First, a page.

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MirandaNet Fellowship Casestudy

Membership List | Publications | Research | Specialist Area List | Braided Learning Ejournal


Darryl Shear

Year of posting: 2005




This paper considers how the implementation of a new Laser Cutter will affect the way in which we deliver CAD/CAM to our students and if there will be a change in the attitudes and motivation of students.  This can only be done by comparing the current CAD/CAM system with the new Laser Cutter.



Being a Teacher of Design technology for the last five years, I have begun to see swift changes in the types of projects that students are taught.  It seems a long time ago since we taught lathe skills or wood turning skills to make a balancing toy.  The trend now seems to be smart materials, 3D modelling and CAD/CAM (Computer Aided Design/ Computer Aided Manufacture) simply because this technology is now readily available and used to enhance everyday life via the products we use and buy. 

The National Curriculum for England: design and technology


Programme of study: design and technology - Key stage 3

[During key stage 3 pupils use a wide range of materials to design and make products. They work out their ideas with some precision, taking into account how products will be used, who will use them, how much they cost and their appearance. They develop their understanding of designing and making by investigating products and finding out about the work of professional designers and manufacturing industry. They use computers, including computer-aided design and manufacture (CAD/CAM) and control software, as an integral part of designing and making. They draw on knowledge and understanding from other areas of the curriculum.]


[Accessed 3rd May]


There has been a drive from the government and other external agencies, to raise the profile of manufacturing and engineering skills within schools, primarily this is because there is a shortfall of skilled workers in these areas.  Part of the National Curriculum states that pupils in Key Stage 3 (KS3) need to cover the following areas:-  

Developing, planning and communicating ideas
1a: Identify relevant sources of information, using a range of resources including ICT

1h: Use graphic techniques, including computer-aided design (CAD) to explore, develop, model and communicate design proposals (for example, using CAD software or clip-art libraries, CD-ROM and internet-based resources, or scanners and digital cameras)

Working with tools, equipment, materials and components to produce quality products
2a: Select and use tools, equipment and processes, including computer-aided design and manufacture (CAD/CAM), to shape and form materials safely and accurately and finish them appropriately (for example, using CAM software linked to a cutter/plotter, lathe, milling machine or sewing machine)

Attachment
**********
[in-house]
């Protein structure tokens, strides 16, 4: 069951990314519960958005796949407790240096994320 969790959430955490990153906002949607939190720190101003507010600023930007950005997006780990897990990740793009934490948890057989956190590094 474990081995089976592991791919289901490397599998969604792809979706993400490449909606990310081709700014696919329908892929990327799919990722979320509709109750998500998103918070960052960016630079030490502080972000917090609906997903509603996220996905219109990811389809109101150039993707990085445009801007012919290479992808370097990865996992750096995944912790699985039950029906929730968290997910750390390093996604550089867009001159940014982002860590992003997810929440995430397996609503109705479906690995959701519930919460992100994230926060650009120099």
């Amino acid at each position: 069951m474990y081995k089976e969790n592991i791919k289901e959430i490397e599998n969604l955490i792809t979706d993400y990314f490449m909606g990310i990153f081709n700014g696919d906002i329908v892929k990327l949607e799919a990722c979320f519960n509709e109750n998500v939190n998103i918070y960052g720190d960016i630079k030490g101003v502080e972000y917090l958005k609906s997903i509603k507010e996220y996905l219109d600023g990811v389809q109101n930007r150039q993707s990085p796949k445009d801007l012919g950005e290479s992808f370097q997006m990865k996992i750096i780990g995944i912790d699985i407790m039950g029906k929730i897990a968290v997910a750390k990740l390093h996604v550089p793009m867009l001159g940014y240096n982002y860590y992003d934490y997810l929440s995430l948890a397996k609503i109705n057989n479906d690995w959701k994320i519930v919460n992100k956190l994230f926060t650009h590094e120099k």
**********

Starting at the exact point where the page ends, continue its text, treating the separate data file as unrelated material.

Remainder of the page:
2d: Make single products and products in quantity, using a range of techniques, including CAD/CAM, to ensure consistency and accuracy

Knowledge and understanding of systems and control
5g: Use ICT to design sub-systems and systems


[Accessed 26th April]


As a result of the above information, and being able to purchase a CAD/CAM machine, the Design Technology Department restructured KS3 to enable us to teach specific CAD related project.  Over the last few years, GCSE Exam Boards have also begun to demand more of a CAD/CAM input in student products. 


During a parents meeting, I was talking to an intelligent girl, who had been given a low mark for her ICT coursework.  When questioned about this she explained that she did not like computers and that she would not need them when she left school.  I spent some time talking to both girl and parent explaining how ICT enriches our lives, makes live easier, speeds up shopping queues via bar coding etc and that this is the future.  The only comment I received in return was “it’s your future not ours”!  This was a comment from a parent who could not see the values or benefits of ICT.  Had this attitude affected her daughter who has grown up in the technology revolution?  It had been three years since this meeting, so I though it would be interesting to get an up to date statement. 


“I think computers are useful in some circumstances, such as the internet (research), communicating via e-mail, making the world appear smaller, doing graphs and charts etc”  

                 Year 11 student 2005


In my opinion a typical response form someone who has needed to use ICT to get through her school life.  I then asked the following question:-


How do you feel about computers? Her response was a little more negative.


“I feel that people are becoming more reliant on computers and technology.  This means that if they break or get a virus the world won’t be able to manage/function properly.  The increasing use of technology means people are communicating face to face less and eventually people will do everything from home”.


                                                                                                                                                Year 11 student 2005


One of the first major pieces of equipment bought was an A3 flat bed CNC machine in 2003. This equipment, at the time was a major piece of ICT hardware within our Design Technology Department.  This machine now appears very temperamental and slow in comparison with the Laser Cutter. When the A3 flat bed CNC machine was delivered, we had crowds of students swarming round this CNC machine and showing lots of interest. Over a period of time I could see some students with Special Educational Needs (SEN) felt alienated, because of the complex CAD programme needed to run this machine.  When we first started to teach CAD/CAM we found that the machine took up a lot of teacher time, as it required setting parameters, tool compensations, locking materials in place and then setting the datum point.